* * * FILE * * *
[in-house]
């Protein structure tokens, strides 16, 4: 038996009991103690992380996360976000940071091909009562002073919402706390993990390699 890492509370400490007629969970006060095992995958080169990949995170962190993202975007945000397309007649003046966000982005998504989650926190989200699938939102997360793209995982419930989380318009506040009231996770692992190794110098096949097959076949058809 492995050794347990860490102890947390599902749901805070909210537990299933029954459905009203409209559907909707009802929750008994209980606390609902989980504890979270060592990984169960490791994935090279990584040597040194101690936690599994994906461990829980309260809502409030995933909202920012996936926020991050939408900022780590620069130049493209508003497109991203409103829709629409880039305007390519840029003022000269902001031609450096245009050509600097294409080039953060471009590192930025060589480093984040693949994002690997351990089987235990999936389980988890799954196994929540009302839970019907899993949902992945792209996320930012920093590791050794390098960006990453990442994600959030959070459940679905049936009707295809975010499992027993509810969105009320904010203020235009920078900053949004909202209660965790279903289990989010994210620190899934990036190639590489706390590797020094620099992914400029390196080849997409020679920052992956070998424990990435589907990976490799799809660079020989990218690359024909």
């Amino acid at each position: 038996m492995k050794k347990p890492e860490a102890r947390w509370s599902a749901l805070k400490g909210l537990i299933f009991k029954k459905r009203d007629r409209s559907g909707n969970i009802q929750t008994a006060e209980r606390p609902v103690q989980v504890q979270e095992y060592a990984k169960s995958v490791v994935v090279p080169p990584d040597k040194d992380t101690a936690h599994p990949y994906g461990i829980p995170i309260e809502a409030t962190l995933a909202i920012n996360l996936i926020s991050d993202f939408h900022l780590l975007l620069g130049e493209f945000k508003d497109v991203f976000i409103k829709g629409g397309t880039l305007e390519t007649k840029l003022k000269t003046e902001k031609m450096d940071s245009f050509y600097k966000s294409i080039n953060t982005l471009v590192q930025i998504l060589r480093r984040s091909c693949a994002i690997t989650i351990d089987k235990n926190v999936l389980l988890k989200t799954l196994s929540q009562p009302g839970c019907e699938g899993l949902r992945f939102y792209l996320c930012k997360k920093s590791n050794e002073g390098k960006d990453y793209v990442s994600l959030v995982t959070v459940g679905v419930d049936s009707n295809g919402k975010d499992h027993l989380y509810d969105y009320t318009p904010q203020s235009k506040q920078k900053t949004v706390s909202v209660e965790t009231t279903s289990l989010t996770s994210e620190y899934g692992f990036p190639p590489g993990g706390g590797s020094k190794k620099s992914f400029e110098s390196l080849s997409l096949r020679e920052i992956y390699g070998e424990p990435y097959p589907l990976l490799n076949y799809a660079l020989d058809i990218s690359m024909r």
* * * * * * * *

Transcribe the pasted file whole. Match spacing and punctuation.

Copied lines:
[in-house]
């Protein structure tokens, strides 16, 4: 038996009991103690992380996360976000940071091909009562002073919402706390993990390699 890492509370400490007629969970006060095992995958080169990949995170962190993202975007945000397309007649003046966000982005998504989650926190989200699938939102997360793209995982419930989380318009506040009231996770692992190794110098096949097959076949058809 492995050794347990860490102890947390599902749901805070909210537990299933029954459905009203409209559907909707009802929750008994209980606390609902989980504890979270060592990984169960490791994935090279990584040597040194101690936690599994994906461990829980309260809502409030995933909202920012996936926020991050939408900022780590620069130049493209508003497109991203409103829709629409880039305007390519840029003022000269902001031609450096245009050509600097294409080039953060471009590192930025060589480093984040693949994002690997351990089987235990999936389980988890799954196994929540009302839970019907899993949902992945792209996320930012920093590791050794390098960006990453990442994600959030959070459940679905049936009707295809975010499992027993509810969105009320904010203020235009920078900053949004909202209660965790279903289990989010994210620190899934990036190639590489706390590797020094620099992914400029390196080849997409020679920052992956070998424990990435589907990976490799799809660079020989990218690359024909």
């Amino acid at each position: 038996m492995k050794k347990p890492e860490a102890r947390w509370s599902a749901l805070k400490g909210l537990i299933f009991k029954k459905r009203d007629r409209s559907g909707n969970i009802q929750t008994a006060e209980r606390p609902v103690q989980v504890q979270e095992y060592a990984k169960s995958v490791v994935v090279p080169p990584d040597k040194d992380t101690a936690h599994p990949y994906g461990i829980p995170i309260e809502a409030t962190l995933a909202i920012n996360l996936i926020s991050d993202f939408h900022l780590l975007l620069g130049e493209f945000k508003d497109v991203f976000i409103k829709g629409g397309t880039l305007e390519t007649k840029l003022k000269t003046e902001k031609m450096d940071s245009f050509y600097k966000s294409i080039n953060t982005l471009v590192q930025i998504l060589r480093r984040s091909c693949a994002i690997t989650i351990d089987k235990n926190v999936l389980l988890k989200t799954l196994s929540q009562p009302g839970c019907e699938g899993l949902r992945f939102y792209l996320c930012k997360k920093s590791n050794e002073g390098k960006d990453y793209v990442s994600l959030v995982t959070v459940g679905v419930d049936s009707n295809g919402k975010d499992h027993l989380y509810d969105y009320t318009p904010q203020s235009k506040q920078k900053t949004v706390s909202v209660e965790t009231t279903s289990l989010t996770s994210e620190y899934g692992f990036p190639p590489g993990g706390g590797s020094k190794k620099s992914f400029e110098s390196l080849s997409l096949r020679e920052i992956y390699g070998e424990p990435y097959p589907l990976l490799n076949y799809a660079l020989d058809i990218s690359m024909r």